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From Ideas to Acts

A report from Min Yeh, Fall 2014 DSI post-graduate fellow

Fall 2014 DSI Post-graduate Fellow Min Wen Yeh spent the last several months building upon the work of her thesis project, The Bridge, which addresses design tools and methods for cross-cultural interaction and group collaboration. Her thesis project included a toolkit for students bridging highly motivated mindsets to positive cultural adaptation behaviors. During the Fellowship, Min further developed the thesis work through designing and testing educational tools in the ESLI program at UArts, and built a conceptual / behavioral / pedagogical model.

To explore Min’s project in more detail, see the final documentation, Leading Ideas to Acts, as well as the facilitation guide and tools she developed, My Journey Maps.

The Design for Social Impact Post-graduate Fellowship provides exceptional graduates of the program the opportunity to implement and measure the impact of their thesis work as applied within the Philadelphia community. Additionally, the Fellow will make a significant contribution to the graduate program by serving as a mentor to current students and promoting the work of the program in support of our recruitment efforts.

Min Yeh’s fellowship was generously sponsored by the Design for Social Impact MDes graduate program, the Office of the Provost, and International Student Programs at The University of the Arts.

From Ideas to Acts
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This entry was posted on Tuesday, March 17th, 2015 at 12:00 pm by Jeremy Beaudry.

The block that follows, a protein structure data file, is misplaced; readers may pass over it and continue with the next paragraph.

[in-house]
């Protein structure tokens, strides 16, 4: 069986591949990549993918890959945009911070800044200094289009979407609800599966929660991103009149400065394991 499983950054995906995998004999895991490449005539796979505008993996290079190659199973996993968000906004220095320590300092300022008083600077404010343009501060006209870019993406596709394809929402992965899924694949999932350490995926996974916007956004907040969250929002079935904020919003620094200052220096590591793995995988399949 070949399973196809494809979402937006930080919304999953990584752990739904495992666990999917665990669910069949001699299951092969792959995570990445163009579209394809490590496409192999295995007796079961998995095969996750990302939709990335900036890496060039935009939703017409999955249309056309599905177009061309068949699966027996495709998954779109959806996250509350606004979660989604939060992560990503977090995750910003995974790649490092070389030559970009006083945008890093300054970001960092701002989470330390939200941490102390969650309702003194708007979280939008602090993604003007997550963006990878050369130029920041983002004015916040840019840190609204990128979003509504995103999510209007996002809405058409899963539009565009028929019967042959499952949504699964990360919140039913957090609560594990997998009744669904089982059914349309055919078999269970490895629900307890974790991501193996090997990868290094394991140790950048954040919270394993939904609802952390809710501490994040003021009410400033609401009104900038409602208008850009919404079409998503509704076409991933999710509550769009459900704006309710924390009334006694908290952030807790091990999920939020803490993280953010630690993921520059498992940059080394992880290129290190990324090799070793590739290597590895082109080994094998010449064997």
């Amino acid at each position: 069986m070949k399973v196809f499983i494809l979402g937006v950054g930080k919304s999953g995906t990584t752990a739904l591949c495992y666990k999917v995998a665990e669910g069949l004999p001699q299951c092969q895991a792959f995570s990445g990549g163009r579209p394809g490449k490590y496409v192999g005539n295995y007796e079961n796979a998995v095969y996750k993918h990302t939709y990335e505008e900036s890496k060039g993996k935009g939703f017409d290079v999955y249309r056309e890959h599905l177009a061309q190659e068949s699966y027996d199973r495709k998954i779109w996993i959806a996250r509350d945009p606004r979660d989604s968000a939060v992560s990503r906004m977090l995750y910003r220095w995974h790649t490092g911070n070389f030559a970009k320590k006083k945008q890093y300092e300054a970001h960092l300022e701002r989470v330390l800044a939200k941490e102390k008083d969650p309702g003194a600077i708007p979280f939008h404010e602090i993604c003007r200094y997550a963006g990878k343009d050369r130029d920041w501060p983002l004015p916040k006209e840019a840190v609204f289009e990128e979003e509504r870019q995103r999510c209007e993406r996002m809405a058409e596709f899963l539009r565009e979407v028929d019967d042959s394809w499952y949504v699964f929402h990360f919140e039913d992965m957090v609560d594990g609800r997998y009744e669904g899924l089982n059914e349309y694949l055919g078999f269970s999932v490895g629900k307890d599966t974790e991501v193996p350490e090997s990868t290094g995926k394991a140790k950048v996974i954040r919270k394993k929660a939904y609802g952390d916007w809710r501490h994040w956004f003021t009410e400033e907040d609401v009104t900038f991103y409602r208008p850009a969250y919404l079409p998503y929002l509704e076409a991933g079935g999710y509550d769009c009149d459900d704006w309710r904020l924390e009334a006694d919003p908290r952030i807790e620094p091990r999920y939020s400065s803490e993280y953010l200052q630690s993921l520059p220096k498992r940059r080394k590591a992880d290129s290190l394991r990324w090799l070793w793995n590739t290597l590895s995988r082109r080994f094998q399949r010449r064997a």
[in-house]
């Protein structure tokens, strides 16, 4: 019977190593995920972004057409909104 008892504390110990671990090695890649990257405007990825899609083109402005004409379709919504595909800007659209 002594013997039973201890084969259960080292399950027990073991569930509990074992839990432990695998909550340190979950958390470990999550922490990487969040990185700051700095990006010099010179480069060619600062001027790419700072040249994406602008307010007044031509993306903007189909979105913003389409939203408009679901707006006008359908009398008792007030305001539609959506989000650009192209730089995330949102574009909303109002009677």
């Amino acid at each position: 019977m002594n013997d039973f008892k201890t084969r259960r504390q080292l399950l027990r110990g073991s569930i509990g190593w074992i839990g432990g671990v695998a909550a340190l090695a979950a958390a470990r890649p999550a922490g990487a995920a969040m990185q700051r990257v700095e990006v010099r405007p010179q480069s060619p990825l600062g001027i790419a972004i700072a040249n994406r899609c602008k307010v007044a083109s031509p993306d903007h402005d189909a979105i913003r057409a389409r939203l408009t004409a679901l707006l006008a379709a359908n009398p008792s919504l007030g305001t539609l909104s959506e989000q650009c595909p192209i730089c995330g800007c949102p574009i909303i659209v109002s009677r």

Recent MID Grads Kelly Babcock & Alex Visconti Will Present at ‘Design-Ed Future 2013’

Recent alumnae Kelly Babcock MID ‘13 (Industrial Design) and Alex Visconti MID ‘13 (Industrial Design) will present their thesis work “Truss: A Partnership for Design and Education” at “Design-Ed Future 2013: Design Education Conference” being held June 28 and 29 at the University of the Arts. The presentation will take place during the Design-Ed Future’s “unconference” segment on Friday, June 28 from 3:00-4:30pm.

During the first year of their studies, Babcock and Visconti explored the world of alternative learning spaces through their work with YouthBuild Charter School, a vocational charter school for high school dropouts, and the Free Library of Philadelphia teen services. They employed design research methods, such as ethnographic observation and interviewing as well as generative participatory activities, to gain a deep understanding of issues such as chronic low attendance, and how to build programming and physical spaces for young adults.

This experience naturally led them to focus their thesis work within public, secondary education. “Truss: A Partnership for Design and Education” outlines a model for partnership between university design students and public school teachers to support the implementation and sustainability of design-based learning.